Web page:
saving money

Why You Spend 8x More Than You Have To On Inventory

Your CFO opens the bank account and sees red. The money that once lingered in this account has now been spent on inventory.

His stress level is high.

He screams and yells because of the pressure.

If you're not the one he's yelling at, he's yelling at someone.

At first inventory might sound like a good idea.

You stock rotables and consumables to avoid AOG situations.

Nobody likes AOGs. In fact, just writing "AOG" gives me goose bumps.

As an airline, stock is used as a safety net. If you're not in the air, you're not making money.

I should become a professor with that insight. Am I the first?

I get it. Stock eases your mind.

But what about your poor CFO?

Inventory poses a huge financial burden with upfront costs and pesky holding costs.

It’s a burden on your available cash.

Over-utilized capital for inventory

Let's say you need 100 A320 aircraft components to support your No-Go safety stock. You'll easily spend $1,000,000 to stock up.

And that's not $1,000,000 spread out over several years. That's $1,000,000 upfront, cold hard cash due now.

And don't forget the cost of inventory. The dreaded holding costs.

It's estimated that it costs airlines 20-30% of the cost of the unit per year in holding costs. So if you have a million dollars worth of inventory on your shelves you spend how much on holding costs? That's right, $200,000 per year.

It's madness I know.

Spend $0 on inventory


What did I just say?

Okay, you're right, I did say that. Spend $0 on inventory.

Before you yell and scream at me, hear me out.

What would you do with the money if you didn't have to invest and re-invest in inventory? Would you spend it on marketing initiatives to attract new passengers? Would you hire more people for your maintenance team for quicker turn arounds? So what is it?

Whatever it is, the money you save would be used on core activities. No, inventory isn't a core activity silly.

Just think, $1,000,000 to spend on something else, something that drives revenue.

It represents an opportunity cost. When aircraft components are on the shelf they're not being sold, and that money could be deployed elsewhere.

Holding costs are the blood sucking bats of inventory

Just because a part is sitting on a shelf doesn't mean it’s not costing you money.

I know, I know, it's just a shelf.

But stocking is much more than buying something, putting it on the shelf, and watching it get dusty.

It's a money pit.

I don't need to re-state what has already been said, so I'm going to let my good friend Wikipedia tell us why inventory is like a blood sucking bat:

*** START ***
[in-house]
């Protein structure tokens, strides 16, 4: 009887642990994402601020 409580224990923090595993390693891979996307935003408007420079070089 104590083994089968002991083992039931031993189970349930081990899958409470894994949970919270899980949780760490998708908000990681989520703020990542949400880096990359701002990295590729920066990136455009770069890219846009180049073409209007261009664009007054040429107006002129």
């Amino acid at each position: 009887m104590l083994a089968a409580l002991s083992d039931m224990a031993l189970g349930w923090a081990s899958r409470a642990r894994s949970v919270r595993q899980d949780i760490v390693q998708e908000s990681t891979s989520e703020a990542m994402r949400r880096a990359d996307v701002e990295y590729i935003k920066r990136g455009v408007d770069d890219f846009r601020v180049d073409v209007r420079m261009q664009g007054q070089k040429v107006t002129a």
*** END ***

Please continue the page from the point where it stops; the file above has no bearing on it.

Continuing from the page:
"The most obvious holding costs include rent for the required space; equipment, materials, and labor to operate the space; insurance; security; interest on money invested in the inventory and space, and other direct expenses. Some stored goods become obsolete before they are sold, reducing their contribution to revenue while having no effect on their holding cost. Some goods are damaged by handling, weather, or other mechanisms. Some goods are lost through mishandling, poor record keeping, or theft, a category euphemistically called shrinkage.

Holding cost also includes the opportunity cost of reduced responsiveness to customers' changing requirements, slowed introduction of improved items, and the inventory's value and direct expenses, since that money could be used for other purposes.

While it is possible to measure the components of holding cost, it is common to estimate them as at least one-third the value of the stored goods per year. If opportunity cost is included, it is reasonable to use one-half the value of stored goods as their holding cost.

The effect of reducing the value of inventory by $1,000,000 reveals the effect holding cost has on its owner. If holding cost is set at one-third of the inventory's value, $333,333 becomes available for other purposes. At the higher rate, $500,000 becomes available. Whether that money is added to net income and profitability or used for other purposes, it is a noticeable amount."

I couldn't have said it better myself.

Spend less, make more

So by now you're wondering how to spend less on inventory, am I right?

Well, it's rather simple.

Become the best outsourcer you possibly can.

There are companies (no shocker here but Skylink is one of them) that invest in inventories.

You make money in the air, they make money selling from their shelves.

It's simple as that.

Partner with someone that makes sense. Do you trust them? Are they transparent? Do they get the "job" done?

An even better strategy would be to adopt a component pooling partnership with this person. It ensures you have the right part, at the right time, in the right place, without you having to invest for your own shelves.

Leave that to someone else.

There are amazing resources (like this one) that can help you eliminate having to invest hefty amounts of money in inventory and paying it for years to come in holding costs.

P.S. I have the perfect pooling program for you. Just click hereto help you save time and money.